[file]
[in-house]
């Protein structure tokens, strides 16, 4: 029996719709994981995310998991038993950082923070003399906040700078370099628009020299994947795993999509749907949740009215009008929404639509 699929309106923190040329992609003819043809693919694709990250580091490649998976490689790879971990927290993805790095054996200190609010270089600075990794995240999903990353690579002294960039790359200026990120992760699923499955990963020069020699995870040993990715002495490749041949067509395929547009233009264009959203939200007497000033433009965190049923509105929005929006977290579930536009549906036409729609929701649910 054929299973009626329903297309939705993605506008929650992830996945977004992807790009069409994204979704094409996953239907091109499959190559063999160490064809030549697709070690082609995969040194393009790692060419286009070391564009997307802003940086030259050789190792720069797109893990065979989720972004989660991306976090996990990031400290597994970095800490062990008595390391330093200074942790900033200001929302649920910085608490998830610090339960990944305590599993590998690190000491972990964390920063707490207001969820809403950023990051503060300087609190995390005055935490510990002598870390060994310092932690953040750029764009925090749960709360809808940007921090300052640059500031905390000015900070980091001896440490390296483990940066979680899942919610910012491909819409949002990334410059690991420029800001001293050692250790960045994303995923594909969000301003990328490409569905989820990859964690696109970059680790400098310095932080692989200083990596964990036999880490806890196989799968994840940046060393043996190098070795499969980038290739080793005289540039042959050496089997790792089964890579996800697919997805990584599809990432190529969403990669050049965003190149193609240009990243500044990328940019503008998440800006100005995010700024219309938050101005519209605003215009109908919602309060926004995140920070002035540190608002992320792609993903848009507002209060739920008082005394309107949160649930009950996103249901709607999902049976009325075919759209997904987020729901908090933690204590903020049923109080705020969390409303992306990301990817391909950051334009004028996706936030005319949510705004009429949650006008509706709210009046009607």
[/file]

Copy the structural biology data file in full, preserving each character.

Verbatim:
[in-house]
């Protein structure tokens, strides 16, 4: 029996719709994981995310998991038993950082923070003399906040700078370099628009020299994947795993999509749907949740009215009008929404639509 699929309106923190040329992609003819043809693919694709990250580091490649998976490689790879971990927290993805790095054996200190609010270089600075990794995240999903990353690579002294960039790359200026990120992760699923499955990963020069020699995870040993990715002495490749041949067509395929547009233009264009959203939200007497000033433009965190049923509105929005929006977290579930536009549906036409729609929701649910 054929299973009626329903297309939705993605506008929650992830996945977004992807790009069409994204979704094409996953239907091109499959190559063999160490064809030549697709070690082609995969040194393009790692060419286009070391564009997307802003940086030259050789190792720069797109893990065979989720972004989660991306976090996990990031400290597994970095800490062990008595390391330093200074942790900033200001929302649920910085608490998830610090339960990944305590599993590998690190000491972990964390920063707490207001969820809403950023990051503060300087609190995390005055935490510990002598870390060994310092932690953040750029764009925090749960709360809808940007921090300052640059500031905390000015900070980091001896440490390296483990940066979680899942919610910012491909819409949002990334410059690991420029800001001293050692250790960045994303995923594909969000301003990328490409569905989820990859964690696109970059680790400098310095932080692989200083990596964990036999880490806890196989799968994840940046060393043996190098070795499969980038290739080793005289540039042959050496089997790792089964890579996800697919997805990584599809990432190529969403990669050049965003190149193609240009990243500044990328940019503008998440800006100005995010700024219309938050101005519209605003215009109908919602309060926004995140920070002035540190608002992320792609993903848009507002209060739920008082005394309107949160649930009950996103249901709607999902049976009325075919759209997904987020729901908090933690204590903020049923109080705020969390409303992306990301990817391909950051334009004028996706936030005319949510705004009429949650006008509706709210009046009607």